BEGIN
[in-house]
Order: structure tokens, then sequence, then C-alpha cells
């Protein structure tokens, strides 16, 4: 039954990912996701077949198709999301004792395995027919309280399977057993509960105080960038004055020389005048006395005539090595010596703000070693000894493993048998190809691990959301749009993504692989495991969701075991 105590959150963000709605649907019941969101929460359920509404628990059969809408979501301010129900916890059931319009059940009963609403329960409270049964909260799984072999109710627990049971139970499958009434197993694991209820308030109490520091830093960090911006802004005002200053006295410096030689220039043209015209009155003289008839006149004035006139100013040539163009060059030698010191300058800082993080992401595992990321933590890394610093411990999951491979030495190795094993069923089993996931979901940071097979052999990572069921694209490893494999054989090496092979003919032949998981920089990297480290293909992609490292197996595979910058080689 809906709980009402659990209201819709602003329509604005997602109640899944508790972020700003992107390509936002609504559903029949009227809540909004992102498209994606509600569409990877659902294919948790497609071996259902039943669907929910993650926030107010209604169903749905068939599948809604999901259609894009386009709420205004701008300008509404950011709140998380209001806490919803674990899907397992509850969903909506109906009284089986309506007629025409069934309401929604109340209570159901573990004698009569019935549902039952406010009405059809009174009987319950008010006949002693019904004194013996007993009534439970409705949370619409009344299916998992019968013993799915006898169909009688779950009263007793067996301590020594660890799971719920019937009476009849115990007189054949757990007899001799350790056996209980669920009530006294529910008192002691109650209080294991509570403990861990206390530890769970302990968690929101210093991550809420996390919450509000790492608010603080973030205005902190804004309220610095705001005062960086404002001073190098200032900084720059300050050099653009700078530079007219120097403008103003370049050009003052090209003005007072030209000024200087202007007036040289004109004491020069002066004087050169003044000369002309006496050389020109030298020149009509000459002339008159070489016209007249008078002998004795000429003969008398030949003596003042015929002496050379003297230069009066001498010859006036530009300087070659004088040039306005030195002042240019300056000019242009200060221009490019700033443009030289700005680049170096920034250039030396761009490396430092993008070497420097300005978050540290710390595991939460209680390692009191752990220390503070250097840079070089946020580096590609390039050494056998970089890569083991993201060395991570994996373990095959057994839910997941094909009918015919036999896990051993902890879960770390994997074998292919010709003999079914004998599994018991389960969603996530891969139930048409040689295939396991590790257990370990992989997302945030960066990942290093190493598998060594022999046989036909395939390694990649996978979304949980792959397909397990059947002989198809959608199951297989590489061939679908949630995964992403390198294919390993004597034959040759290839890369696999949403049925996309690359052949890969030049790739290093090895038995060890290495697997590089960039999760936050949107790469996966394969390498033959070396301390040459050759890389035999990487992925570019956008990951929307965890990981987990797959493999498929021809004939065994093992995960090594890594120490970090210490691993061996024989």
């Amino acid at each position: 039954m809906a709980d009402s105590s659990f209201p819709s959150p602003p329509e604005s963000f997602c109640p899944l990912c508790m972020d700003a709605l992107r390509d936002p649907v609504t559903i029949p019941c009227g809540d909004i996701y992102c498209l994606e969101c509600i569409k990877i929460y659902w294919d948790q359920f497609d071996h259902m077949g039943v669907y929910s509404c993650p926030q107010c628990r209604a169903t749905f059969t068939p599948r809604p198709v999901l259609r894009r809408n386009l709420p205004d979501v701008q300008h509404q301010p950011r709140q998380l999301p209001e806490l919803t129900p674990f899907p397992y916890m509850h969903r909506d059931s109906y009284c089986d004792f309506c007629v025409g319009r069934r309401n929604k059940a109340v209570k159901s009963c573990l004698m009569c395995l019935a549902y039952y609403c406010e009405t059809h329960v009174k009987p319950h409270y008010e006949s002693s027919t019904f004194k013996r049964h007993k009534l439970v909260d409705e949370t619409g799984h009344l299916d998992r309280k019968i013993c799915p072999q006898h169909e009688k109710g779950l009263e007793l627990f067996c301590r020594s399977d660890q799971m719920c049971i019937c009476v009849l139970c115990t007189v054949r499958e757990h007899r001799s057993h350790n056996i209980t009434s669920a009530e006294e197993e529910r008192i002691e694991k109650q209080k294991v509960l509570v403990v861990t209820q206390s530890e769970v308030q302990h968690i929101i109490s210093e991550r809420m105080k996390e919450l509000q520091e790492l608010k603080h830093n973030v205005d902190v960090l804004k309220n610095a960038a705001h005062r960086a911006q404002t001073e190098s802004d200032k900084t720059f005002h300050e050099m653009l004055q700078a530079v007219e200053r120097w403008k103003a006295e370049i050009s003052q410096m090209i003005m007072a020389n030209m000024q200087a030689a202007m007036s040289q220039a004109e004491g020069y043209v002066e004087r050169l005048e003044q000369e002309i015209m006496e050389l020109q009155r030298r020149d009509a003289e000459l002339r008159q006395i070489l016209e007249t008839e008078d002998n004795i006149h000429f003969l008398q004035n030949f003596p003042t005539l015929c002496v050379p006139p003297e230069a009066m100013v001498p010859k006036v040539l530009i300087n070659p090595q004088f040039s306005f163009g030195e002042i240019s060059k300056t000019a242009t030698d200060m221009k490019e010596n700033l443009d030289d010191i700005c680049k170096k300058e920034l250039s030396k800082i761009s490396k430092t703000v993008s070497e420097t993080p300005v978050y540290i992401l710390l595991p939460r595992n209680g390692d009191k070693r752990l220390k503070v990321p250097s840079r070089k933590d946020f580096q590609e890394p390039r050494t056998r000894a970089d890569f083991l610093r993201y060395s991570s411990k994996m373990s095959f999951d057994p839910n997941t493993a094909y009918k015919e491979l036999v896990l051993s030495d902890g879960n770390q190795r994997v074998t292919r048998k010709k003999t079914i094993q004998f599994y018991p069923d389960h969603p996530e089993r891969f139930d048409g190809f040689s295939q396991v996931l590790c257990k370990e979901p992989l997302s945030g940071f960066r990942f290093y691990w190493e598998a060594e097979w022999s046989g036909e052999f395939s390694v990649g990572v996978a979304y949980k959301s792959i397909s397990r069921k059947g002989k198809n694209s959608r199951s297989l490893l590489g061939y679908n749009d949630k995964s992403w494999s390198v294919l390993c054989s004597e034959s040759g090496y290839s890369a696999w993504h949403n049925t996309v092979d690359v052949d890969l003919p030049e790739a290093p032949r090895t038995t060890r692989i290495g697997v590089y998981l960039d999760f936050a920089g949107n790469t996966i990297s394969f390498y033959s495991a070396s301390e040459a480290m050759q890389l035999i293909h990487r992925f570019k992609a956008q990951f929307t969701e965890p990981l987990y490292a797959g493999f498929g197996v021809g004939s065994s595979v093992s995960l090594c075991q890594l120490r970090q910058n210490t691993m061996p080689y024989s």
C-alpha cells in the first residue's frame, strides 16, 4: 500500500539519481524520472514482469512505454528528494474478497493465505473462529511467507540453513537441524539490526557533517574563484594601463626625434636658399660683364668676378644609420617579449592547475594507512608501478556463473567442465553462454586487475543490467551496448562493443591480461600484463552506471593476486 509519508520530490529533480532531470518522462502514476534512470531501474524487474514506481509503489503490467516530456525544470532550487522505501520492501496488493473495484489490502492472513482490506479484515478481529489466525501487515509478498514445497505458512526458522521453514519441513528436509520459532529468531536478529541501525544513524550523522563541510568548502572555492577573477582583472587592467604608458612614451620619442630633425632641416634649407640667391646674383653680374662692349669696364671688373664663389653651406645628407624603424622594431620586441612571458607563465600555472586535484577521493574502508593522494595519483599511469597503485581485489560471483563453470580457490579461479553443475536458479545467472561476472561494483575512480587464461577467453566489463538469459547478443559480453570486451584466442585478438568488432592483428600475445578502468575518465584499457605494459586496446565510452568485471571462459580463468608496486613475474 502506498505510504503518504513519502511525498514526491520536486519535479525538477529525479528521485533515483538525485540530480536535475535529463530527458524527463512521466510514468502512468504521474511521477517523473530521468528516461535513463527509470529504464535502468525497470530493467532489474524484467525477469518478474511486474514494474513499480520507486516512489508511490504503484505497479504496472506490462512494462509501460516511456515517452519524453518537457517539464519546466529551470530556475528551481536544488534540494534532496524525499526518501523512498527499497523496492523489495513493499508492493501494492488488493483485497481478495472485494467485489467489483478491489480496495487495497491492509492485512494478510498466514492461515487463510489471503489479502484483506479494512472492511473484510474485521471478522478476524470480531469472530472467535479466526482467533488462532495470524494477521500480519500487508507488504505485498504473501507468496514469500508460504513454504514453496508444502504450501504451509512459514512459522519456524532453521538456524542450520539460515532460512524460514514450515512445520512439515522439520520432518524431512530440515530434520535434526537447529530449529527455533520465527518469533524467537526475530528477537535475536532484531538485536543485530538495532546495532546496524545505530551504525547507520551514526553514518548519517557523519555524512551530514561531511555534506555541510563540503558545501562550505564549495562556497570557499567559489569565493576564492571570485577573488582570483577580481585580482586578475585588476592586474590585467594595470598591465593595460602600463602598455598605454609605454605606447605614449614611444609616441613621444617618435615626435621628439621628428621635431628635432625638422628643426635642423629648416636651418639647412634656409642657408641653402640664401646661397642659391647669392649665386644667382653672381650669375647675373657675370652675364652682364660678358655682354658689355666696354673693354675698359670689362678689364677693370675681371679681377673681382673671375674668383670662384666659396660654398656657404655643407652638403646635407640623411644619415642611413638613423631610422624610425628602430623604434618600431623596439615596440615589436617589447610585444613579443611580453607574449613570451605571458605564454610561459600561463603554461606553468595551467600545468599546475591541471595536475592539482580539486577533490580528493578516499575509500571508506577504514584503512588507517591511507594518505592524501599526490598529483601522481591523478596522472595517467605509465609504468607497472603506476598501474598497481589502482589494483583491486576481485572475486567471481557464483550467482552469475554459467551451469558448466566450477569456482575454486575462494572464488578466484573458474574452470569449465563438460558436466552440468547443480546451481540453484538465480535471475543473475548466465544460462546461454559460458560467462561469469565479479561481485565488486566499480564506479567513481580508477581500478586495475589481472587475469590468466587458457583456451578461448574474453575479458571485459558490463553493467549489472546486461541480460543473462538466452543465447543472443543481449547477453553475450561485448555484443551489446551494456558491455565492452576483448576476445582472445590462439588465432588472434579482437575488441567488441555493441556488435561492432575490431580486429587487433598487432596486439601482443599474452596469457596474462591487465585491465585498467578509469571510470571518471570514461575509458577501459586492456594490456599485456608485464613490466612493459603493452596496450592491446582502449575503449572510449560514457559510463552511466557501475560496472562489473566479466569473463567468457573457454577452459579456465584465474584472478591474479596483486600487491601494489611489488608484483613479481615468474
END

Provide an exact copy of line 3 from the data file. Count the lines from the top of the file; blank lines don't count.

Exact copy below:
């Protein structure tokens, strides 16, 4: 039954990912996701077949198709999301004792395995027919309280399977057993509960105080960038004055020389005048006395005539090595010596703000070693000894493993048998190809691990959301749009993504692989495991969701075991 105590959150963000709605649907019941969101929460359920509404628990059969809408979501301010129900916890059931319009059940009963609403329960409270049964909260799984072999109710627990049971139970499958009434197993694991209820308030109490520091830093960090911006802004005002200053006295410096030689220039043209015209009155003289008839006149004035006139100013040539163009060059030698010191300058800082993080992401595992990321933590890394610093411990999951491979030495190795094993069923089993996931979901940071097979052999990572069921694209490893494999054989090496092979003919032949998981920089990297480290293909992609490292197996595979910058080689 809906709980009402659990209201819709602003329509604005997602109640899944508790972020700003992107390509936002609504559903029949009227809540909004992102498209994606509600569409990877659902294919948790497609071996259902039943669907929910993650926030107010209604169903749905068939599948809604999901259609894009386009709420205004701008300008509404950011709140998380209001806490919803674990899907397992509850969903909506109906009284089986309506007629025409069934309401929604109340209570159901573990004698009569019935549902039952406010009405059809009174009987319950008010006949002693019904004194013996007993009534439970409705949370619409009344299916998992019968013993799915006898169909009688779950009263007793067996301590020594660890799971719920019937009476009849115990007189054949757990007899001799350790056996209980669920009530006294529910008192002691109650209080294991509570403990861990206390530890769970302990968690929101210093991550809420996390919450509000790492608010603080973030205005902190804004309220610095705001005062960086404002001073190098200032900084720059300050050099653009700078530079007219120097403008103003370049050009003052090209003005007072030209000024200087202007007036040289004109004491020069002066004087050169003044000369002309006496050389020109030298020149009509000459002339008159070489016209007249008078002998004795000429003969008398030949003596003042015929002496050379003297230069009066001498010859006036530009300087070659004088040039306005030195002042240019300056000019242009200060221009490019700033443009030289700005680049170096920034250039030396761009490396430092993008070497420097300005978050540290710390595991939460209680390692009191752990220390503070250097840079070089946020580096590609390039050494056998970089890569083991993201060395991570994996373990095959057994839910997941094909009918015919036999896990051993902890879960770390994997074998292919010709003999079914004998599994018991389960969603996530891969139930048409040689295939396991590790257990370990992989997302945030960066990942290093190493598998060594022999046989036909395939390694990649996978979304949980792959397909397990059947002989198809959608199951297989590489061939679908949630995964992403390198294919390993004597034959040759290839890369696999949403049925996309690359052949890969030049790739290093090895038995060890290495697997590089960039999760936050949107790469996966394969390498033959070396301390040459050759890389035999990487992925570019956008990951929307965890990981987990797959493999498929021809004939065994093992995960090594890594120490970090210490691993061996024989």